The number of people aged 80 or older who are relied on to act as unpaid carers has increased by roughly 40% in the past seven years. An ageing population, combined with a shortage of state / local authority care provision, has resulted in around one person in seven people in their 80s providing unpaid care for family or friends.
The number of carers among the “oldest old” currently numbers 417,000; whereas in 2009 there were an estimated 301,000 in the same category. Most of these carers perform caring roles willingly, but they require more support according to the charity Age UK. The efforts of these carers save the health and care system an estimated £5.9 billion per year.
“ …over half (144,000) of carers in this age group who are caring for someone in their home are doing so for more than 35 hours a week, while a further 156,000 are caring for more than 20 hours a week. As our population continues to age it is estimated that there will be more than 760,000 carers aged 80 and beyond by 2030”. Age UK.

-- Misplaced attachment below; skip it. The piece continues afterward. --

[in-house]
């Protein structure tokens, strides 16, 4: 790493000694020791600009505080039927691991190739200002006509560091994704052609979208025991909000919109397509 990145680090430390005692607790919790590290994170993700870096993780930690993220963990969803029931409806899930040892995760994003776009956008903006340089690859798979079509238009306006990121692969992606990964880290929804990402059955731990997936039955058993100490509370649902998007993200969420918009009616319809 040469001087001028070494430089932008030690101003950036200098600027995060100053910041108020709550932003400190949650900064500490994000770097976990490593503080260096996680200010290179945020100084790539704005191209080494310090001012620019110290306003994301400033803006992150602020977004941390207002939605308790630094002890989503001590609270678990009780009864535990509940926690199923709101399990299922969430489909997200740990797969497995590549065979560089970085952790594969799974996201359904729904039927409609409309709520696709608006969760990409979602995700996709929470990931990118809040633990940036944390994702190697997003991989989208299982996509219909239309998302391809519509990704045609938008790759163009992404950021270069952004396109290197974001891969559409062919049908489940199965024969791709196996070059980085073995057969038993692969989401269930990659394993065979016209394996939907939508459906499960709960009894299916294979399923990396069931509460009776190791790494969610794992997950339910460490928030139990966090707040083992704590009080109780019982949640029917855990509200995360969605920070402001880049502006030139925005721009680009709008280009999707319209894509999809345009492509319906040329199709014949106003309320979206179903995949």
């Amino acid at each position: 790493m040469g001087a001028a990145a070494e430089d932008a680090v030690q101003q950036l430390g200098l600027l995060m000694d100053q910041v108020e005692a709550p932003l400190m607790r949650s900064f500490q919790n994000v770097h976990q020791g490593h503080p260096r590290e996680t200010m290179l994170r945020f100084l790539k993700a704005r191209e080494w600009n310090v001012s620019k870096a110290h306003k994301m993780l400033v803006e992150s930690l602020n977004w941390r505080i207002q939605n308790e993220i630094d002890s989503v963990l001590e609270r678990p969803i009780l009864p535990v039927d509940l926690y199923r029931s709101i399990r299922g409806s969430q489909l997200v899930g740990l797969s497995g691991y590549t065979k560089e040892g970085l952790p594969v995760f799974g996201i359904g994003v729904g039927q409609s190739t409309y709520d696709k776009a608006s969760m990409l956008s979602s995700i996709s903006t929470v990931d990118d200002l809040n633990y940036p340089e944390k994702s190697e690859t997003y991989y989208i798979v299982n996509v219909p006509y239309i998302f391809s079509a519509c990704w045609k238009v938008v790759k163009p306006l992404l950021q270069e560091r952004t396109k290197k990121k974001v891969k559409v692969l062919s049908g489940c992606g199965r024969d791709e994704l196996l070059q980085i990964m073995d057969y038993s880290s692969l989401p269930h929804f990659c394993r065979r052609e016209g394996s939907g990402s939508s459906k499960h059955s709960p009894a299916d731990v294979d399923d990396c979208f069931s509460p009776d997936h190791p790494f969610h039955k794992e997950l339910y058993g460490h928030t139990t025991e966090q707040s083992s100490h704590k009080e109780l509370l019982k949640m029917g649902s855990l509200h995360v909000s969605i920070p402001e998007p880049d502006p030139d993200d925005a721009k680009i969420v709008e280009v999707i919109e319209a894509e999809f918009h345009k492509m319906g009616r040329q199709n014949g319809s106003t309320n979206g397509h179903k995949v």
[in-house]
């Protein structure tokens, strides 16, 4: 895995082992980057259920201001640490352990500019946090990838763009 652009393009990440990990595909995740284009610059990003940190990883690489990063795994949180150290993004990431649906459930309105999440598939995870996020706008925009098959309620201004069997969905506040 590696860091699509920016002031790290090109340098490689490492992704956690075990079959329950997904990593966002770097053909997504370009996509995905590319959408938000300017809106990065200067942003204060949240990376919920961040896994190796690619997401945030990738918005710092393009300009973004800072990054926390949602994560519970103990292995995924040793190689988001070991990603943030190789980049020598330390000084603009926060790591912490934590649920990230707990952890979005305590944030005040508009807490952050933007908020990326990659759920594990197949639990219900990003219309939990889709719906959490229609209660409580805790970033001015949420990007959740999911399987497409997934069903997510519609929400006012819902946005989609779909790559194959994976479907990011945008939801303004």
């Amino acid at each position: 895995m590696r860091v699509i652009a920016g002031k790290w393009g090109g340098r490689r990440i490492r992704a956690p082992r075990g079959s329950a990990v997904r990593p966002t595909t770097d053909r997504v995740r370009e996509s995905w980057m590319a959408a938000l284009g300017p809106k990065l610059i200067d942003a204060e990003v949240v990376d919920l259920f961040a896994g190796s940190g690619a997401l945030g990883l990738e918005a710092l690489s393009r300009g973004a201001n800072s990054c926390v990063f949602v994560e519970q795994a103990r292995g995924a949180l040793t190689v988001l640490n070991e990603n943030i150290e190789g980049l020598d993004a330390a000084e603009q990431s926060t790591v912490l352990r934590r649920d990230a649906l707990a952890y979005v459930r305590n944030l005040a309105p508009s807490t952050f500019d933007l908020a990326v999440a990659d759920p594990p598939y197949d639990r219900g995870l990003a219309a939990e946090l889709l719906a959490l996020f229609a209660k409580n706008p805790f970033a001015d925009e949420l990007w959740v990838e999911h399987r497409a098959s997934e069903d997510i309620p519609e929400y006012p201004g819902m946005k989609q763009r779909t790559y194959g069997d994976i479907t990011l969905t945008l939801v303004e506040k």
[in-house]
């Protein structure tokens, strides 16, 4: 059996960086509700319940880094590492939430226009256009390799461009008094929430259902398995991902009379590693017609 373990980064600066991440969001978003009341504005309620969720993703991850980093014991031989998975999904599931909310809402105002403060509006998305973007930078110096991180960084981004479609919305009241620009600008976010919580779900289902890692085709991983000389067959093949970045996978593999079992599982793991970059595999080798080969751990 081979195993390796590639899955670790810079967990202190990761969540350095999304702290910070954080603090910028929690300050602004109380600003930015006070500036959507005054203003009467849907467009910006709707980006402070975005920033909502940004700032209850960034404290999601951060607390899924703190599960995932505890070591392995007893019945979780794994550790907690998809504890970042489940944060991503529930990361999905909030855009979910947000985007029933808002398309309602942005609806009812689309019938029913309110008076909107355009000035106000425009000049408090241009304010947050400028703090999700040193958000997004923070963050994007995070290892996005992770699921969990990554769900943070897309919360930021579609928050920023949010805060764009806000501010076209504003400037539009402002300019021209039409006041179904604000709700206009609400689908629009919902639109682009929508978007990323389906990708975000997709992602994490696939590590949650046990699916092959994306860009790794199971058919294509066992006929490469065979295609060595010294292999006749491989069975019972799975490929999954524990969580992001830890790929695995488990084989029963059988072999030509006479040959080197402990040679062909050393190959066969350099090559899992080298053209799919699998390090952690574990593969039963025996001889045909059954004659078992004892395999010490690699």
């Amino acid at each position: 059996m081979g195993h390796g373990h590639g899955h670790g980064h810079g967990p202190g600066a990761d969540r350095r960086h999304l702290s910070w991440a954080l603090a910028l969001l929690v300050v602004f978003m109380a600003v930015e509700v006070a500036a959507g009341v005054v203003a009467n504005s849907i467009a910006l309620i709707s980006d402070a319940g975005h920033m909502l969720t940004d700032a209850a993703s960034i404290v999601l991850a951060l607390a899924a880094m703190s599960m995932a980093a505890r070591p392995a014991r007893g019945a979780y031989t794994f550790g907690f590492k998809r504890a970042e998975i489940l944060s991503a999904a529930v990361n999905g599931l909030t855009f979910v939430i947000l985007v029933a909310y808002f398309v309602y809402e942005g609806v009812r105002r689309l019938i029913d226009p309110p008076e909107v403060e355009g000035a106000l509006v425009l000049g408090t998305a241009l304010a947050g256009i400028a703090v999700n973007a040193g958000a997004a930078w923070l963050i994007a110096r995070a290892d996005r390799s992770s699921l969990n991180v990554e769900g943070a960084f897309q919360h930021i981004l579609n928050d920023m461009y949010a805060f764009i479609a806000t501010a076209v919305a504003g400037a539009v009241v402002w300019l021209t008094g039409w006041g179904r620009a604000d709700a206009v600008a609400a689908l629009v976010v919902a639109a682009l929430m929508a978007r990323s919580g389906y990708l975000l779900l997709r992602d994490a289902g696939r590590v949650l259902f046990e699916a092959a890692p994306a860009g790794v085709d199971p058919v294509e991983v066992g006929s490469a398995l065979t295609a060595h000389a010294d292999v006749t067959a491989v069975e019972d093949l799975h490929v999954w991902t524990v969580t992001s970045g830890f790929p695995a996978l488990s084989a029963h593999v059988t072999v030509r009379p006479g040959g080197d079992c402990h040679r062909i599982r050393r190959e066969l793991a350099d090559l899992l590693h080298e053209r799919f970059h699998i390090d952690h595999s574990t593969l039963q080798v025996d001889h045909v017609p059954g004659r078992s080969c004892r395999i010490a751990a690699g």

‘Hidden army’ of carers in their 80s, says Age UK. London: BBC Health News, May 18th 2016.
This relates to:
Invisible army of oldest carers saving state billions. London [Online]: Age UK, May 18th 2016.
Department of Health’s “Call For Evidence” Regarding a National Carers Strategy
The Department of Health Carers Strategy Call For Evidence is asking for feedback about how to better support carers (of all ages).
Hunter, T. (2016). Recognition and support must go hand in hand for unpaid carers. London: Department of Health, April 29th 2016.